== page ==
This is the eighth chapter in the Little Black Book of Scams.
Caring grandparents, don’t act too quickly.
Emergency frauds usually target loving grandparents, taking advantage of their emotions to rob them of their money.
The typical scam starts with a grandparent receiving a phone call from someone claiming to be their grandchild. The “grandchild” goes on to say they’re in trouble – common misfortunes include having been in a car accident, getting locked up in jail, or trouble returning home from a foreign country – and they need money immediately.
The caller will ask you questions, getting you to reveal personal information.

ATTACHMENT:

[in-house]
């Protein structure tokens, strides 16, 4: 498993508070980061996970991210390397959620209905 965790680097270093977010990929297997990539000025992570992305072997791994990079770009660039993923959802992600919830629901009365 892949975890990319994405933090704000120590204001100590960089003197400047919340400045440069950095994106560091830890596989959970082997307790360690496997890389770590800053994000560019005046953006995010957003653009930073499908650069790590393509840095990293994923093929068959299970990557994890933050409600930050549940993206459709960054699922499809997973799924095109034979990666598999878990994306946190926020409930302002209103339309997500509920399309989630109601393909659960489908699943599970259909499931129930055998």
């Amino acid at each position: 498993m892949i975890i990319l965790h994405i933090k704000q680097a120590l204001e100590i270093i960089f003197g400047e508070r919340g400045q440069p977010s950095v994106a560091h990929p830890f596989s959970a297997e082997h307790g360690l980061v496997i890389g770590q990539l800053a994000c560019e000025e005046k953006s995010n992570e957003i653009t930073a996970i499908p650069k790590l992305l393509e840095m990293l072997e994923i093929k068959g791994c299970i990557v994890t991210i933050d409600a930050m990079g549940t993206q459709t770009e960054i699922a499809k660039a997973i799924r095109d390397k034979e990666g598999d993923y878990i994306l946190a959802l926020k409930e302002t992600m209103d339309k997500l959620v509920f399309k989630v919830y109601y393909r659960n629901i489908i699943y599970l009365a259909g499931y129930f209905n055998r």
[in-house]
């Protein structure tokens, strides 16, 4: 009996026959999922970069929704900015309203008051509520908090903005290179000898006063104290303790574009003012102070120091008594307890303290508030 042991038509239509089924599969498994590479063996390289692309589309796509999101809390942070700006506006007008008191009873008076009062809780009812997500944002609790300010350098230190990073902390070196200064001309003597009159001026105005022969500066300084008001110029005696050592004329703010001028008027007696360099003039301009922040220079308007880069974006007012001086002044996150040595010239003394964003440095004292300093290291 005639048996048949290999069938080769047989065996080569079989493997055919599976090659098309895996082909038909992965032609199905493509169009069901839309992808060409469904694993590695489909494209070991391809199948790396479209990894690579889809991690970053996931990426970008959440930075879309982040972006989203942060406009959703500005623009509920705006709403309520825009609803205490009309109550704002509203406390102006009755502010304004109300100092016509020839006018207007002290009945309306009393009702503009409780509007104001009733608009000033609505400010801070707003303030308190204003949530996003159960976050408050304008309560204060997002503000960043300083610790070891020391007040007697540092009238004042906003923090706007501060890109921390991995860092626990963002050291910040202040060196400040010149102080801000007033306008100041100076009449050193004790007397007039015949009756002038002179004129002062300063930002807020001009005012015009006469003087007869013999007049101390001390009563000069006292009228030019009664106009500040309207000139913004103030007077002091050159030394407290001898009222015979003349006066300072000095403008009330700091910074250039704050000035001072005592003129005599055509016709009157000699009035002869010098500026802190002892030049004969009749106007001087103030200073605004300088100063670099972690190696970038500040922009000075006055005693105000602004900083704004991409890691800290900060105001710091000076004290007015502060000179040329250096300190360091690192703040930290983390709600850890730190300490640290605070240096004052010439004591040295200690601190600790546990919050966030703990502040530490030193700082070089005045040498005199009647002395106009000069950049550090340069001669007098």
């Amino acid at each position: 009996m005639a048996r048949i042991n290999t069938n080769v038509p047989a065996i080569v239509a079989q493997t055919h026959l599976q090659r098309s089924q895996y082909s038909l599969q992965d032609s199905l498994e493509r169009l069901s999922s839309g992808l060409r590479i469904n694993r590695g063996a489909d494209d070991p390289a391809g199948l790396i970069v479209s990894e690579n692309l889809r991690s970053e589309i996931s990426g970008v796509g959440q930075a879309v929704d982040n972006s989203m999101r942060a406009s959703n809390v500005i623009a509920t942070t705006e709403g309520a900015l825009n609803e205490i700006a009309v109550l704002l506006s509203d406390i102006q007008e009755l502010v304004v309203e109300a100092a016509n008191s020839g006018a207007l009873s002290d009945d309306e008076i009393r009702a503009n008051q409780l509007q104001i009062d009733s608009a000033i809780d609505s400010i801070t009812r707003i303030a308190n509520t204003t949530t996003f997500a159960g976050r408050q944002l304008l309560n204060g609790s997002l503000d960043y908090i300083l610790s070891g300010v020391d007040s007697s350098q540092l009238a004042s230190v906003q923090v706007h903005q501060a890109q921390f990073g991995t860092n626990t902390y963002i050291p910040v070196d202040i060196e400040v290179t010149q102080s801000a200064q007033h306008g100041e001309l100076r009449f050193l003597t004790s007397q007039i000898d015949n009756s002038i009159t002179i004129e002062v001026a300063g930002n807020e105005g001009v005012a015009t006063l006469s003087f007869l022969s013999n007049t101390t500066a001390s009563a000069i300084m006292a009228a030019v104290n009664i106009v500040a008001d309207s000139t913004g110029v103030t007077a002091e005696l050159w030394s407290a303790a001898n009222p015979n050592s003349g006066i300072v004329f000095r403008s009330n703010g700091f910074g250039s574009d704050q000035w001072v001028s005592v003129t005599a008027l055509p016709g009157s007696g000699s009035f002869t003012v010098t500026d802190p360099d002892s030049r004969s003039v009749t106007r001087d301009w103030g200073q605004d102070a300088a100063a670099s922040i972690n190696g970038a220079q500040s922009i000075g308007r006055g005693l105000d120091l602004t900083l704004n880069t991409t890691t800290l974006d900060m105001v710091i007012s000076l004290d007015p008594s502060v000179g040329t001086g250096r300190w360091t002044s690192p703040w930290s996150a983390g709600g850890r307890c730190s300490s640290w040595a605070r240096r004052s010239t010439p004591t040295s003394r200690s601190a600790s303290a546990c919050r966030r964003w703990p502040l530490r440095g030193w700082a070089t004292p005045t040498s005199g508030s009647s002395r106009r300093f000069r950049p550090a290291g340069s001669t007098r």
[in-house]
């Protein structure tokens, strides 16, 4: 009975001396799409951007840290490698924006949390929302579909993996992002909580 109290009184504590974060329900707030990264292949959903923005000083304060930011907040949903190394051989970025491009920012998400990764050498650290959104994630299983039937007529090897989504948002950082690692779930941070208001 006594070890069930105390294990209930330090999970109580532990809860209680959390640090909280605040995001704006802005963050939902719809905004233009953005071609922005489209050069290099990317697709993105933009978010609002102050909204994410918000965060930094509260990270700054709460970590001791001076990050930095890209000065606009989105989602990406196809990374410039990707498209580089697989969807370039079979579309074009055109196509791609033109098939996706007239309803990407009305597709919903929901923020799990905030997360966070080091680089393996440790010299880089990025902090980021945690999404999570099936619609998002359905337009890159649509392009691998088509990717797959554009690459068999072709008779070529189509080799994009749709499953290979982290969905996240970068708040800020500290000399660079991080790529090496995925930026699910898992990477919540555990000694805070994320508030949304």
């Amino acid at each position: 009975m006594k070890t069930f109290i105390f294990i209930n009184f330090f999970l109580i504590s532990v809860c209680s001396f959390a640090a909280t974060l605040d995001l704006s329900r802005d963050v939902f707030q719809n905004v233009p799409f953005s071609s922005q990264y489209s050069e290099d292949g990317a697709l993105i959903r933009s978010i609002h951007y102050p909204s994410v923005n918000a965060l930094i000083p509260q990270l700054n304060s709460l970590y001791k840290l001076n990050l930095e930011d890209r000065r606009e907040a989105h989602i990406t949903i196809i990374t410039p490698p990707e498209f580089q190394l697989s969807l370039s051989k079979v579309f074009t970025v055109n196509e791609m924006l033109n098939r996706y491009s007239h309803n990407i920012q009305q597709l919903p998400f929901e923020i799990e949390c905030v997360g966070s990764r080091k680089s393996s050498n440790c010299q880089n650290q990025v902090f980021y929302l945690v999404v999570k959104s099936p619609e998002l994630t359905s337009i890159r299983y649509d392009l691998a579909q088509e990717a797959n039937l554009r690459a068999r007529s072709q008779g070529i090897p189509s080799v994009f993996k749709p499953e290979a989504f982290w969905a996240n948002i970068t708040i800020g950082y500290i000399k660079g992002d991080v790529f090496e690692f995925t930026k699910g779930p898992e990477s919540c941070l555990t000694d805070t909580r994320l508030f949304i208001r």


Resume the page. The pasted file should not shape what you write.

They’ll also swear you to secrecy, saying they are embarrassed and don’t want other family members to find out what’s happened.
One variation of this ploy features two people on the phone, one pretending to be a grandchild and the other a police officer or lawyer. In other cases, the scammer will pretend to be an old neighbour or a family friend in trouble.
Tips to protect yourself
✔ Take time to verify the story. Scammers are counting on you wanting to quickly help your loved one in an emergency.
✔ Call the child’s parents or friends to find out about their whereabouts.
✔ Ask the person on the phone questions that only your loved one would be able to answer and verify their identity before taking steps to help.
✔ Never send money to anyone you don’t know and trust.
✔ Never give out any personal information to the caller.
Always report all scams.
*The full booklet is here. This chapter is re-posted with permission. You can also watch a video interview with the Commission for Financial Capability’s fraud education manager Bronwyn Groot here.